My first album, Shine Through, was one I wrote and produced all myself with the exception of a couple of beats from OHNO and Madlib. I worked with outside producers and musicians on Good Things and played a more hands-off role in the post-production aspect of the songs, which is much different from how I usually work, but I figured it was worth a try. I think that the beauty of working in this way is that I get to take these recordings to the next level in my live performance. It's fun to rework the songs with my band, The Grand Scheme, and produce the tracks in my own way with just the instruments we have on stage.

You've been getting quite a bit of mainstream success, especially thanks to "I Need a Dollar." As an indie artist, how do you negotiate between the industry (and the potential profits that come along with it) and your personal values and goals?

I will let you know the real answer when I get my first check for profits on the sale of the album. Album sales aren't what they used to be but I am extremely grateful for the popularity of the song. It's helping me to reach more people with my music and ultimately bring happiness to folks all over the world. I get emails and messages from fans who say that my music has helped them through hard times or brightened their day. This makes it all worth it, more than the money, or lack thereof. I look up to artists like Bono, Michael Jackson, and George Clooney who use their influence and money to make positive change in the world. I think this is the best way to deal with potential profits that come along with success.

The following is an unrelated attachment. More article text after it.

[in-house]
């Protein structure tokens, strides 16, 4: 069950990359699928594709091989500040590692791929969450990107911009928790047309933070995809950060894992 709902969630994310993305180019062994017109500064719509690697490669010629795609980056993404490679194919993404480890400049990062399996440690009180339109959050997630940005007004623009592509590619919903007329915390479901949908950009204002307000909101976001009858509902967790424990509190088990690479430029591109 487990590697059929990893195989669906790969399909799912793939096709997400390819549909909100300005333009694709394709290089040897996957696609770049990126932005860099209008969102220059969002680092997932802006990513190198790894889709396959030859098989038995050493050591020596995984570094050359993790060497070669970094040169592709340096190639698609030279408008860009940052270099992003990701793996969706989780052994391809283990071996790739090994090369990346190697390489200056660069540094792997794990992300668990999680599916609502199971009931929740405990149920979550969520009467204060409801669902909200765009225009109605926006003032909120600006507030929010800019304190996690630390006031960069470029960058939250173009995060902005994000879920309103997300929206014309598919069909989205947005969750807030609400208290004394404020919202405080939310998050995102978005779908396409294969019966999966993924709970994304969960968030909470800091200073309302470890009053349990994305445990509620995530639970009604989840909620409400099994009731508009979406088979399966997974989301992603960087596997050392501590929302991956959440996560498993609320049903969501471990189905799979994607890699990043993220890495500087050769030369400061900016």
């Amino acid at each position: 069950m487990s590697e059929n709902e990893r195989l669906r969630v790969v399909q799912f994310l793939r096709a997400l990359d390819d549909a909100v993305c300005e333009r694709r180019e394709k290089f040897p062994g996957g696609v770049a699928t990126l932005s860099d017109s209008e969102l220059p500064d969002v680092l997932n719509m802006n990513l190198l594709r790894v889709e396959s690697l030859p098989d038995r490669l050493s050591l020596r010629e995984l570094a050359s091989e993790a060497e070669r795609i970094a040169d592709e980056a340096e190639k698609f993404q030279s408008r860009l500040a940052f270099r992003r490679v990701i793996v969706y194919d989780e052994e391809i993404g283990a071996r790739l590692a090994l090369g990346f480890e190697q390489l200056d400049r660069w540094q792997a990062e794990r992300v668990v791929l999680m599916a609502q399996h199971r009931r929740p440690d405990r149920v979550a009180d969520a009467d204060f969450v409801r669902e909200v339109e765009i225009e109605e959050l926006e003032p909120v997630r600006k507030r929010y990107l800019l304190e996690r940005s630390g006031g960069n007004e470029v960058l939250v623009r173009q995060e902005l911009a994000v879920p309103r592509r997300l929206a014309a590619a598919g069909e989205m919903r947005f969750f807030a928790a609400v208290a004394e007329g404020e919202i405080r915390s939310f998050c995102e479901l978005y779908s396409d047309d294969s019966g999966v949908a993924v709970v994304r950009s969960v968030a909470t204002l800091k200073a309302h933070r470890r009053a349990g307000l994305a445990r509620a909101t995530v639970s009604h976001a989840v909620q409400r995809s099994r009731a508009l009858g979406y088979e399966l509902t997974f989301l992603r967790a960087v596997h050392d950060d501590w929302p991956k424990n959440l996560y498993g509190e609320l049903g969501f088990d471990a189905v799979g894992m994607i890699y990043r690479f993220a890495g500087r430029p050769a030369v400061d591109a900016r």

How did focusing more exclusively on soul music in Good Things (as opposed to the multi-genre Shine Through) transform your artistry?

Focus is a good thing but I don't feel like it has transformed my artistry as much as it has transformed my growing audience's perception of me. I am still making songs in every genre because my muse has no stylistic filter. I am going to release another EMANON album with DJ Exile, which is all hip hop as usual, and every day I am coming up with new song ideas in all different genres. From a business perspective, focusing on one genre is helpful because it offers listeners the chance to develop a simple idea about me as an artist. The soul artist is an archetype that exists and is well-understood. Fortunately, a new music lover is born everyday and the tastes of music fans are broadening, so I imagine artists will not have to be so strict with genre-centrality.

Referring to the title of your album, what are the good things going on in your life right now?

Right now, I am able to travel the world with my friends who are all talented musicians. I get to write and create songs and deliver performances that make people happy. Things are quite good.

Aloe Blacc LIVE  in Montreal, with full band Grand Scheme, Maya Jupiter, Effusion A Cappella, DJs Scott C + Rilly Guilty.  November 16, 2010: More info
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Q&A: Montreal’s Fluxus